The boundaries between work and play are beginning to disappear as consumer technologies -- including social networking tools, user generated content and wikis -- are increasingly adopted by corporate America. For technology companies, this emerging "consumerization" trend represents an opportunity, but it also brings new management challenges as companies struggle to embrace these technologies in a way that doesn't limit their usefulness but also doesn't result in lost time or money. And while there may be productivity gains for corporations that experiment with integrating the latest consumer gadgets, security remains the deal breaker, say experts at Wharton. Put on Hold: Why Telecoms Can't Get Consumers to Bond More with Their Cell Phones
As the price of wireless transmissions drops, telecom carriers need to focus on new applications that will engage consumers more deeply with their mobile devices -- and encourage them to pay a premium for wireless services, according to speakers at the recent Wharton Business Technology Conference, whose theme was "Enterprise Agility: Lead with Speed." Sony's Blu-Ray Victory: Learning to Catch the Technology Wave?
Determining when and what technological innovation to adopt can be a bit like predicting the outcome of the stock market on any given day. Sony’s recent win with its Blu-Ray technology over Toshiba’s High Definition DVD is the latest example of a firm learning from past mistakes and capitalizing on an existing product, the Sony PlayStation 3. But if knowing when to adopt a new technology is tricky, how is a company to stay competitive? Experts at Emory University’s Goizueta Business School discuss the role of strategy and luck in making the winning moves with new technologies. Exploring Knowledge 'Stickiness' in the Healthcare Setting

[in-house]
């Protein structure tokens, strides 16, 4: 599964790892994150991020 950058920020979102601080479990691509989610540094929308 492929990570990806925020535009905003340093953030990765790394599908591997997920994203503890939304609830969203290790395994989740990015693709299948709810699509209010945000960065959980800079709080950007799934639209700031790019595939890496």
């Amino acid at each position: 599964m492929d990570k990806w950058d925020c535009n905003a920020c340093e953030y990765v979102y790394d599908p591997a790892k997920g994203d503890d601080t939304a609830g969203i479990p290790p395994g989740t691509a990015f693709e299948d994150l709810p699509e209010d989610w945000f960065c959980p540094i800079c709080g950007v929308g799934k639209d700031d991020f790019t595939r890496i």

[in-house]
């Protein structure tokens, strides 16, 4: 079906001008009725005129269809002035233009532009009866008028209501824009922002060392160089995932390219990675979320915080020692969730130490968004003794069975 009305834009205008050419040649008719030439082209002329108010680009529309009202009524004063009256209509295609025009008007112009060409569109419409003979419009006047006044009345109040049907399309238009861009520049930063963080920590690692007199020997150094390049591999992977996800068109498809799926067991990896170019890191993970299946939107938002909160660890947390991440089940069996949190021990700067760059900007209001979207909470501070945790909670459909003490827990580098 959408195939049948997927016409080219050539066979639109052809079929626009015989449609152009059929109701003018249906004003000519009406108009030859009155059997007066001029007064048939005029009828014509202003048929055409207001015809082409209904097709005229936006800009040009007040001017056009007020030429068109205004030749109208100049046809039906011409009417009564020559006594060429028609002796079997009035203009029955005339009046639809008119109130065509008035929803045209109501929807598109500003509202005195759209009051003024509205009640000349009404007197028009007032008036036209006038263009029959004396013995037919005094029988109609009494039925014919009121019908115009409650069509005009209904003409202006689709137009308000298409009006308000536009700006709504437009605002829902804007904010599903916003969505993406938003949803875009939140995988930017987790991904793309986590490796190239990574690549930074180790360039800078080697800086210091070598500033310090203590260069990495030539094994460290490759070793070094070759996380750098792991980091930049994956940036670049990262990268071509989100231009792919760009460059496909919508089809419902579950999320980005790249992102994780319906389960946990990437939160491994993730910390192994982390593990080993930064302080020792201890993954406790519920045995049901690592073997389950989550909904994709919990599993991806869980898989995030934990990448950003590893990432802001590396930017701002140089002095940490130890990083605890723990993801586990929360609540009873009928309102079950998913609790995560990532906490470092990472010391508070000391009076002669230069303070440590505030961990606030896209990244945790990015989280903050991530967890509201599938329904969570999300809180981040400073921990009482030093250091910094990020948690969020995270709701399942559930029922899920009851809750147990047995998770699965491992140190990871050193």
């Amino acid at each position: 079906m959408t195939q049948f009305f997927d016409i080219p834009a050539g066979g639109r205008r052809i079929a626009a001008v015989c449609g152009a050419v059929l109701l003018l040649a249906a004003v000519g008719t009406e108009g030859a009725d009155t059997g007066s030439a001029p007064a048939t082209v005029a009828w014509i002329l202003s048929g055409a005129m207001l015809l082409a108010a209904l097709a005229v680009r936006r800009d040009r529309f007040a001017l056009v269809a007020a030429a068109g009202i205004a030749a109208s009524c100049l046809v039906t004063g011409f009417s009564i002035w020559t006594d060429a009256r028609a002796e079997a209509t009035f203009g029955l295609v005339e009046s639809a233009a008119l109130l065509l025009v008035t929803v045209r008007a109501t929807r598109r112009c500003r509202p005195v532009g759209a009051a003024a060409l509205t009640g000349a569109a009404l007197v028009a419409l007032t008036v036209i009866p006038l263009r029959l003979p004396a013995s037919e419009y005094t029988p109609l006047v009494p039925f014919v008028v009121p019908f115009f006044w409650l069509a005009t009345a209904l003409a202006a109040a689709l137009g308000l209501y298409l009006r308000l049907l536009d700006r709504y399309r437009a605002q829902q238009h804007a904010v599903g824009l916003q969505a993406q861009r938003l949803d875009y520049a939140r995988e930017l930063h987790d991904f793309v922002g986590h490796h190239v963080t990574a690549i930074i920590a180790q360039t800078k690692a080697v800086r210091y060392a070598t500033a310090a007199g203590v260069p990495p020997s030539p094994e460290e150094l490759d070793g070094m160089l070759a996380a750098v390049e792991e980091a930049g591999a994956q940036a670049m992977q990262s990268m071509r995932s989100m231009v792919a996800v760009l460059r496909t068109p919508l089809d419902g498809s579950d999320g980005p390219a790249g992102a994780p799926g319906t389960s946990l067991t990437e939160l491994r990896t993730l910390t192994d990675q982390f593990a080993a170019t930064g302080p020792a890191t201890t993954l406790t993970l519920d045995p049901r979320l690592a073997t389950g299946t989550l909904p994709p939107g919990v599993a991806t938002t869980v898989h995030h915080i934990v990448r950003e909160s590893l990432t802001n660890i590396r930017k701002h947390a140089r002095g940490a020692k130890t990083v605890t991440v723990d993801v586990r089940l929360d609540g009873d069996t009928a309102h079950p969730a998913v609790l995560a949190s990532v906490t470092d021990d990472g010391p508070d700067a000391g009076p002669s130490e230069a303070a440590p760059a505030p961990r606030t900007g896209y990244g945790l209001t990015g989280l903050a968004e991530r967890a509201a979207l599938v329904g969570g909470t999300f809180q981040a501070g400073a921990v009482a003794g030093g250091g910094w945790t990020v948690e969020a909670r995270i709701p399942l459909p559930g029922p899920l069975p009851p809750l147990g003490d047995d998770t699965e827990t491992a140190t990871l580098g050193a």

Introducing a new process into an existing system, even when it is better, can cause some difficulty or “stickiness” in managing the transition. In their new paper, “Exploring Stickiness in Knowledge Transfer Processes: The Case of Evidence-based Medicine,” doctoral candidate Roopa Raman and Anandhi Bharadwaj, associate professor of Information Systems and Operations Management at Emory University’s Goizueta Business School, examine the impact of knowledge transfer breakdown in the healthcare setting. The authors offer ways to spot trouble early and show how the use of information technology can play a key role in getting people to accept new knowledge and change their behavior. Why Leveraging Technology Should be an Ongoing Business Strategy
The ability to harness technology and gain competitive and organizational advantage depends on how effectively IT is managed in an organization, says Maryam Alavi, vice dean and a chaired professor of information strategy at Emory University’s Goizueta Business School. During a recent lecture at the annual Executive Women of Goizueta Conference in Atlanta, Alavi advised executives that gaining such advantage requires a constant alignment between technology and a firm’s business model and processes. “Technology can really change, diminish or render your business model obsolete,” explains Alavi. “If your business model and technology are misaligned, it’s going to have negative consequences.”